Community Spread Continues as Wisconsin Faces Testing Bottleneck

Wisconsin now has 155 cases, with community spread in Brown, Dane, Kenosha and Milwaukee Counties.

By Frederica Freyberg

March 19, 2020

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Community Spread Continues as Wisconsin Faces Testing Bottleneck

Thursday, the Wisconsin Department of Health Services reported 155 positive COVID-19 cases, a 49-case increase from Wednesday. The cases now encompass 17 counties. Brown County was added Thursday to Dane, Milwaukee and Kenosha Counties as having community spread.

The increase in cases comes at a time when the state has stepped up testing capacity, but is also experiencing a shortage of supplies to complete testing.

“The testing bottleneck is creating dire consequences for our hospitals and their staff. Importantly these delays only increase the risk of COVID-19 spread,” said Rep. Ron Kind, D-La Crosse.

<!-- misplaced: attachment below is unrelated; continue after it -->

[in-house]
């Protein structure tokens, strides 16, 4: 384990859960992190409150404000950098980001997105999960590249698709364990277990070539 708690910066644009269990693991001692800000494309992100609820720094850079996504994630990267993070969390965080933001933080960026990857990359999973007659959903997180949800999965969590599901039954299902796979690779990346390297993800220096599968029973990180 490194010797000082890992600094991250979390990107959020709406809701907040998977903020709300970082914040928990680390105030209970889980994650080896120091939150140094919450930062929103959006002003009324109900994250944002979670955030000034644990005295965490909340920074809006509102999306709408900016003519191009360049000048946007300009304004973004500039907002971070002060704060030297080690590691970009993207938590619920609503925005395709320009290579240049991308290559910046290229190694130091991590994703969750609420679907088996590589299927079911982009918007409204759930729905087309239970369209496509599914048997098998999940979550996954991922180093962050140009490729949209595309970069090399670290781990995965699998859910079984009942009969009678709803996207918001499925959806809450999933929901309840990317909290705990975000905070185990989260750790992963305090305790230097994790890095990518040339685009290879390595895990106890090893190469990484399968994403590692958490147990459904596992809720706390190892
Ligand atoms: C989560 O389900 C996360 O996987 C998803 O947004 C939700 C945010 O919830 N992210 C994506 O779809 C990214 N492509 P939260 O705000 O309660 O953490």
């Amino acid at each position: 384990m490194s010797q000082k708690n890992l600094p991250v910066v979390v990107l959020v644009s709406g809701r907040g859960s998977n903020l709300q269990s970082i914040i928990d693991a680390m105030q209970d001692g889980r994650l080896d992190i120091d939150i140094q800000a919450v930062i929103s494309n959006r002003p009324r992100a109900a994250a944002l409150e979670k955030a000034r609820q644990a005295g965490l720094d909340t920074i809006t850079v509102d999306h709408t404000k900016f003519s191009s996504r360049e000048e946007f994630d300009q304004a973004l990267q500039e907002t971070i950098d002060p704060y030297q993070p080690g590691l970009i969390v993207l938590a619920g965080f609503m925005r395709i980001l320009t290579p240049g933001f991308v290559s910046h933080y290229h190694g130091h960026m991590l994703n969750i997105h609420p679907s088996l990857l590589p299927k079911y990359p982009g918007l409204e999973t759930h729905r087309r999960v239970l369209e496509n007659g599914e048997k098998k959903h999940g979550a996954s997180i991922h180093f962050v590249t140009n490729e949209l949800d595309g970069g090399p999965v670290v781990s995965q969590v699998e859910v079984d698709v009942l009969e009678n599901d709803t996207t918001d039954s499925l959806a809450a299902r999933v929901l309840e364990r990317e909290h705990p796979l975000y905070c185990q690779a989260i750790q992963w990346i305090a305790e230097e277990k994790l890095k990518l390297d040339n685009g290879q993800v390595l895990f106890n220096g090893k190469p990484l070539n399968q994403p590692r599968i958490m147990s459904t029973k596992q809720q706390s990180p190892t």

Kind and seven other members of Wisconsin’s congressional delegation wrote a bipartisan letter to the U.S. Food & Drug Administration Thursday citing what they described as “extremely urgent concerns about the availability of reagents and other coronavirus testing supplies at labs through the state of Wisconsin.” 

The shortages “also have serious implications for the provision of health care as health care workers pulled out of the workforce may need to wait days for test results,” the letter states.

According to State Epidemiologist Ryan Westergaard the number of specimens received during the week of March 16 at the Wisconsin State Laboratory of Hygiene and the Milwaukee Health Department Laboratory far exceed the labs’ daily capacity.

Westergaard said because of this, healthcare providers are urged to prioritize testing for only the most critically ill patients who are already in an intensive care unit or for hospitalized patients and long-term care residents with unexplained fever and symptoms of a lower respiratory tract illness.

“Testing should be reserved for making a diagnosis of COVID-19 in patients suspected of having the disease, in order to inform clinical management and infection control decisions,” according to Westergaard.

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